Those lonely moments

Those lonely moments

Thanks to the current digital age, we constantly find ourselves in the depressing folds of silence. Chandrika R Krishnan offers some helpful suggestions to ward off the doleful feeling.

The silence of the house that enveloped me during my not-so-recent illness brought home the truth of the huge malaise of our present day society – loneliness. I realised that though my state was temporary, there are many out there who seem to be living in this constant state of ennui, waiting for something exciting to happen. Quite a few are even dragged into this cesspool of loneliness, which ultimately leads to depression. As Mother Theresa put it, “Loneliness is the leprosy of the modern world.” The plague of loneliness seems to be pervading everywhere. We seem to be alone, despite being among many.

The causes for loneliness can be innumerable. First, the empty nest syndrome compounded by the breakdown of the joint family. Second, an increasing number of women are choosing to remain unmarried and suddenly find themselves lonely once they set foot into middle age and this syndrome is further aggravated with the niggling health issues that growing older entails. Moreover, work-related movement in search of newer pastures adds to the problem. As does lateral growth within the workplace.

Reasons for solitude

Dr Vishnu Vardhan, associate professor, department of psychiatry, Rajarajeswari Medical College and Hospital, Bengaluru, opines, “Though loneliness is a concept entailing an individual, it could be better understood in the background of global issues like breakdown of our traditional joint family system, impact of migration from villages to cities or foreign countries, popularly known as empty nest syndrome.”

But what if there is no nest? Do we feel lonely then or do only married people feel lonely? An unmarried colleague confides, “I feel like a teenage kid who is no more a child and not yet an adult. Sometimes, I feel a misfit in my family because all of them are busy in their own world. I have outgrown my old school and college friends and it is difficult to recreate the magic that you once shared with them. You are no more a part of their world and they, not yours!”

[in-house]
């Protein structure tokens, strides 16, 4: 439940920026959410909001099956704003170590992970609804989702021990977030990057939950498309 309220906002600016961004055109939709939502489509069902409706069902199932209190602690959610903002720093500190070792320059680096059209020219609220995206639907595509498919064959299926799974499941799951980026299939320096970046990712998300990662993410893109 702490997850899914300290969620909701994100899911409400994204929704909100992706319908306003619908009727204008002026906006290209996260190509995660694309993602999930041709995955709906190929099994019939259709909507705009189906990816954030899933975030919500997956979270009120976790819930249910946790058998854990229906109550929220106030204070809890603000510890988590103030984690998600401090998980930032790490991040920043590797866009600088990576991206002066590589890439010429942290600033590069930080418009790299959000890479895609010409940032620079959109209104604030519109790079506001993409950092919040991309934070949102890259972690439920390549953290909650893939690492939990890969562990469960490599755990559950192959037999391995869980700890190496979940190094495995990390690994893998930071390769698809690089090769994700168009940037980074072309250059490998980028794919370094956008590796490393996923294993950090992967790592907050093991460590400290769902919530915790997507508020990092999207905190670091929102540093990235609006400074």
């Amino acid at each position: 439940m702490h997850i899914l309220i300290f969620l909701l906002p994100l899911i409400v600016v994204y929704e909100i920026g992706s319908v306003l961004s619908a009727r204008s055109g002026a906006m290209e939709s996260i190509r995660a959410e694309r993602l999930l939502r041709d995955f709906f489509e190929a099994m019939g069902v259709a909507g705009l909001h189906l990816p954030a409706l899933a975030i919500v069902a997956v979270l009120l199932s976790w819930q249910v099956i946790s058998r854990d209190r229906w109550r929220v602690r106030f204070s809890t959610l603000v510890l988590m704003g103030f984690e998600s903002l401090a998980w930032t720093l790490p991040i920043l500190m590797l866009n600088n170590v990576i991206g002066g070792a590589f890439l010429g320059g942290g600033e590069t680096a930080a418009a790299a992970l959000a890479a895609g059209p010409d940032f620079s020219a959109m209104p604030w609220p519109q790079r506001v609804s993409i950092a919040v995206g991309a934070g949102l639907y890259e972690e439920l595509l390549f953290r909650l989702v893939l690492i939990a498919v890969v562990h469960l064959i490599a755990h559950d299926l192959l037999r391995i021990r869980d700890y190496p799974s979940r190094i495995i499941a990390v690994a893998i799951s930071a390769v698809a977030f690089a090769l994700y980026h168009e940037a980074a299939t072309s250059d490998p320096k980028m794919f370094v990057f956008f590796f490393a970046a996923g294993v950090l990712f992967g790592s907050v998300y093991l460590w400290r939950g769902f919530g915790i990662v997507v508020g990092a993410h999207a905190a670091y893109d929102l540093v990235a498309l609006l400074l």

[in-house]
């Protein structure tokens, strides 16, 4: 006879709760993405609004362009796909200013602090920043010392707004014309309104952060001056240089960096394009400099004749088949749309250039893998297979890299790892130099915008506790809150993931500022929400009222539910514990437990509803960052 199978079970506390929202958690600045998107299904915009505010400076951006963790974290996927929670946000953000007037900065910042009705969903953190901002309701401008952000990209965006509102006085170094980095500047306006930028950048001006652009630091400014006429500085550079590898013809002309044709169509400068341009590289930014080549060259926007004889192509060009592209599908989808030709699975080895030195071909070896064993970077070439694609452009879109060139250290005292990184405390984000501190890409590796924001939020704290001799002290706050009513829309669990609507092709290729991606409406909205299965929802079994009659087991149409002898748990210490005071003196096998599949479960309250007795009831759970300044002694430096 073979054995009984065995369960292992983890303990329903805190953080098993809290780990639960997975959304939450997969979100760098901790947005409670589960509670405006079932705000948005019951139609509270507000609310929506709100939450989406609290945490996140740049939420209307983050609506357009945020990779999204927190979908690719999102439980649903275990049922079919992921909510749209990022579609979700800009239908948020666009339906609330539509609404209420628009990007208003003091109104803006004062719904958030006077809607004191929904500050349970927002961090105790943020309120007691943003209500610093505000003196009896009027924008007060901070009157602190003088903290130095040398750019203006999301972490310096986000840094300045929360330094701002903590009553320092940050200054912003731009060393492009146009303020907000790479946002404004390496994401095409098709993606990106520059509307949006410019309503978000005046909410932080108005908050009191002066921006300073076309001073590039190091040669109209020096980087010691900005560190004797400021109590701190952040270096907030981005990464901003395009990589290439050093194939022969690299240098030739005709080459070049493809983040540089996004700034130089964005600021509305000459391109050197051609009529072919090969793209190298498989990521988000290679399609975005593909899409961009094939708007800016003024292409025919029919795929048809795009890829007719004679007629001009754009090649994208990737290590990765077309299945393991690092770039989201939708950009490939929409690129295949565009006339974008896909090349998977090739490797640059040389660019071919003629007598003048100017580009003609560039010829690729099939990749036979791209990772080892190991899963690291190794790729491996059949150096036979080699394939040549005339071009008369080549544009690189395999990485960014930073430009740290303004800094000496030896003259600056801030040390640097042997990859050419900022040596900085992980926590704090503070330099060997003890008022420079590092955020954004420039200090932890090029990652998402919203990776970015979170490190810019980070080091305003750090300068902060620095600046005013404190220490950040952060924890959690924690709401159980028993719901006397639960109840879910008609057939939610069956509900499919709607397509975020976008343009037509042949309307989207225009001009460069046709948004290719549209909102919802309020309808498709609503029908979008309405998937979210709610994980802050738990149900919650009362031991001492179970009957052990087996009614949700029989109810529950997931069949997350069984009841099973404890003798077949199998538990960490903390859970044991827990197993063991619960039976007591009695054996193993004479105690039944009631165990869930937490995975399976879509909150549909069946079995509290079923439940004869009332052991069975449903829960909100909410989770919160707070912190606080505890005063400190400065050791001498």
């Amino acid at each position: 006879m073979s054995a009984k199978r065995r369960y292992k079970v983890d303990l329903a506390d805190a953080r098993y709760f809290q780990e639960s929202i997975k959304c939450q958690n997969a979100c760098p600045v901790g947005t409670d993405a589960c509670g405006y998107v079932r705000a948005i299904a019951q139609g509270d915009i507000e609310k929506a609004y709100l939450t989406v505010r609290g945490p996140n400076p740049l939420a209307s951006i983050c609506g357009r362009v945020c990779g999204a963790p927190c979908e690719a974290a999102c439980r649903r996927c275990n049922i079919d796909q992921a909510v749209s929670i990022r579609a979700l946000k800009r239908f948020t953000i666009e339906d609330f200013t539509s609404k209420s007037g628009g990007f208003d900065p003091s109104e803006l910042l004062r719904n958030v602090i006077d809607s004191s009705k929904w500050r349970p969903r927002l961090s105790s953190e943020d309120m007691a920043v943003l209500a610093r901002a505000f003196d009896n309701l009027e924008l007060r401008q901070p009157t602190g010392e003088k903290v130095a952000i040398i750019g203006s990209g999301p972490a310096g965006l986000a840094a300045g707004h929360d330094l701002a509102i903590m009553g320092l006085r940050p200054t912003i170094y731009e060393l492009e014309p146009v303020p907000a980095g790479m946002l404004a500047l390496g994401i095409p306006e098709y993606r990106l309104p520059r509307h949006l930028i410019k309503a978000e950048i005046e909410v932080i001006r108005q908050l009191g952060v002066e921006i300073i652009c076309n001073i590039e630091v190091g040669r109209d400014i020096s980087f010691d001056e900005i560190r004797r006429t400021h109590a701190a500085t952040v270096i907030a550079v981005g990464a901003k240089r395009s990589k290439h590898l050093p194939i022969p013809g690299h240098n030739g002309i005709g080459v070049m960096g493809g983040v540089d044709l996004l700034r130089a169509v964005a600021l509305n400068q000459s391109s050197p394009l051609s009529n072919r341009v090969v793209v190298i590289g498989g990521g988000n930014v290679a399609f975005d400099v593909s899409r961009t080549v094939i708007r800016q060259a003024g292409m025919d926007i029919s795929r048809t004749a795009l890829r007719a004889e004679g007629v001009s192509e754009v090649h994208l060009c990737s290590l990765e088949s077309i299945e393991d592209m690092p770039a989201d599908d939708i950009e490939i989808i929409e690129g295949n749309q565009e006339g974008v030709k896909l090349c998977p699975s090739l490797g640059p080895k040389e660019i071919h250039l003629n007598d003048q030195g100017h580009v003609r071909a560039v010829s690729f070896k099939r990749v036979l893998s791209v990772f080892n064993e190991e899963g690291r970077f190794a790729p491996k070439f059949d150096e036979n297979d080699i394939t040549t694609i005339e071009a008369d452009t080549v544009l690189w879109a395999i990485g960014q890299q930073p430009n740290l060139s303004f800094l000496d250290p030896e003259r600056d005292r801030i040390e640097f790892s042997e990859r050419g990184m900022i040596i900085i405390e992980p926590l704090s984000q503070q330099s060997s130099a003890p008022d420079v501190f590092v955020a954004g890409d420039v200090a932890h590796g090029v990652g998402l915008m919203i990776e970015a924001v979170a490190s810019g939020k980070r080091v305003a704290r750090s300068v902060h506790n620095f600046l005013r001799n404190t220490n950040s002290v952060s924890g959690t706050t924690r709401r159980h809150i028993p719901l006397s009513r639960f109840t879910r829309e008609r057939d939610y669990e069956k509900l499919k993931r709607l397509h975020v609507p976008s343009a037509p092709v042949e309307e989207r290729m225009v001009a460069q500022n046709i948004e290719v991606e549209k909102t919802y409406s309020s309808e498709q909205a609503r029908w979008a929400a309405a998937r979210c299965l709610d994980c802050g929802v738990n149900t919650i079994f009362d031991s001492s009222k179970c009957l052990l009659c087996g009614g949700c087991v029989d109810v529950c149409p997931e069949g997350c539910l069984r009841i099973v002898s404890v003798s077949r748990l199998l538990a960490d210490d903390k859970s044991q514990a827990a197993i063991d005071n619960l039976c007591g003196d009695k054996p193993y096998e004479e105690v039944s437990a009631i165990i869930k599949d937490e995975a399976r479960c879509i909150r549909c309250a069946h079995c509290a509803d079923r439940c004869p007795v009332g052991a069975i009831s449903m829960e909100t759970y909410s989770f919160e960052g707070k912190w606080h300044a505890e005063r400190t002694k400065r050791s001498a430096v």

So, is marriage the only solution to ward off loneliness? No, definitely not. Being lonely in a marriage is far worse than being alone. Imagine being married to a person with whom you share no emotional connect. Even the physical connect starts wearing off after a while.

Yes, loneliness is one of the realities of today’s extremely commercial world. It is indeed an irony that even in a world dominated by television, phones, emails, Facebook and Twitter, we could feel so utterly alone. People are busy like never before and somewhere, we have lost touch with our fellow beings. 

Hollywood celebrity Drew Barrymore once said in an interview, “There’s a tremendous difference between alone and lonely. You could be lonely in a group of people. I like being alone. I like eating by myself. I go home at night and just watch a movie or hang out with my dog. So, I have to exert myself and say, ‘Oh God, I’ve got to see my friends because I am too content being by myself.’” It’s true. Solitude is one amazing space to be in. The funniest thing is that the person who can make you happy is also the person who can make you feel miserable. The key is to like the person you are alone with – which is yourself.

Beating the blues

Beware, loneliness can lead to poor mental health and increase in other health-related problems. It is of paramount importance to learn some techniques to ward off this feeling.

The key here is to stop being judgemental and be more acceptable of other people. Most of the time, we do not invest in relationships. We hardly give a chance to others and even ourselves. Apart from cultivating lots of patience, one must understand that it takes acertain give and take to make anything work and you need to learn to give yourself wholly to everything that you do. We do so many things to ward off any future financial crisis, but we forget to deposit credible amounts in our happiness account.

We need to remember that there would be a time when we need to keep ourselves occupied and not depend on others to keep us entertained. We need to learn and find some ‘me-time’ right from the beginning, so that we are better equipped to handle the situation when we have all the ‘me-time’ in the world. Reading, painting, sewing and gardening are some of the hobbies that one can cultivate. And no, watching TV is not a healthy hobby and needs to be curtailed as it makes us live in a make-believe world.

If you aren’t a big fan of commercial entertainment, you can learn the art of giving. It is said that people who have learnt this fine art are considered to be much more happier with being alone than those who hoard. Practise giving time to underprivileged people; it’s an effective way to ward off loneliness. Teaching, counselling and reading are all ways to give back to the society that has been kind on you. For those really bad lonely moments, I always rely on the tactic of counting my blessings. Yes, counting your blessings and being suitably thankful makes one happy. They create a happy environment and this in turn, makes one feel more positive about life.

Many vouch for the power of spirituality in beating the blues. The meditative feeling of bien-être (well-being) comes in when we are connected to a superior power or a meditative silence. Ultimately, it boils down to being comfortable in your own skin.
Reserve some time for yourself.

Remember, this is the time when you can think, dream or reflect upon your life and not be bogged down by any distractions.

Loneliness is not the end of the world. There is definitely light at the end of the tunnel; all you have to do is to reach out for it.

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